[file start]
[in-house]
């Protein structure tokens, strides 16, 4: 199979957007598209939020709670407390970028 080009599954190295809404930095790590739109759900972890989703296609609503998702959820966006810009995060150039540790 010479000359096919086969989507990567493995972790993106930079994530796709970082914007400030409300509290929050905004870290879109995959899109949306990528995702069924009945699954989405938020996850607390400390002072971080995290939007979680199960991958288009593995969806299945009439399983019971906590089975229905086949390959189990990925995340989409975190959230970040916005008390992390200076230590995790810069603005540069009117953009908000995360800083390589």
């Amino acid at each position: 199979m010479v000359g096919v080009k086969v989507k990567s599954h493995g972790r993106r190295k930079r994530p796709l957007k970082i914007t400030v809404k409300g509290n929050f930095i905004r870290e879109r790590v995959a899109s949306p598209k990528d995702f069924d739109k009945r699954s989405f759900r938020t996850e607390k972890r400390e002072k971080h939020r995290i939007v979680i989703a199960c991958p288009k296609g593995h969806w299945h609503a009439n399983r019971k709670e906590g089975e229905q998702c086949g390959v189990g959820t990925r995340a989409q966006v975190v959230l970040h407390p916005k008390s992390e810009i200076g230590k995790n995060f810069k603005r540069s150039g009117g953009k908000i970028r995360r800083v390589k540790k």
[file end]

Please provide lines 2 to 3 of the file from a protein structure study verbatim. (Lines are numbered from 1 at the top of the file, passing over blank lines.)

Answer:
């Protein structure tokens, strides 16, 4: 199979957007598209939020709670407390970028 080009599954190295809404930095790590739109759900972890989703296609609503998702959820966006810009995060150039540790 010479000359096919086969989507990567493995972790993106930079994530796709970082914007400030409300509290929050905004870290879109995959899109949306990528995702069924009945699954989405938020996850607390400390002072971080995290939007979680199960991958288009593995969806299945009439399983019971906590089975229905086949390959189990990925995340989409975190959230970040916005008390992390200076230590995790810069603005540069009117953009908000995360800083390589």
């Amino acid at each position: 199979m010479v000359g096919v080009k086969v989507k990567s599954h493995g972790r993106r190295k930079r994530p796709l957007k970082i914007t400030v809404k409300g509290n929050f930095i905004r870290e879109r790590v995959a899109s949306p598209k990528d995702f069924d739109k009945r699954s989405f759900r938020t996850e607390k972890r400390e002072k971080h939020r995290i939007v979680i989703a199960c991958p288009k296609g593995h969806w299945h609503a009439n399983r019971k709670e906590g089975e229905q998702c086949g390959v189990g959820t990925r995340a989409q966006v975190v959230l970040h407390p916005k008390s992390e810009i200076g230590k995790n995060f810069k603005r540069s150039g009117g953009k908000i970028r995360r800083v390589k540790k």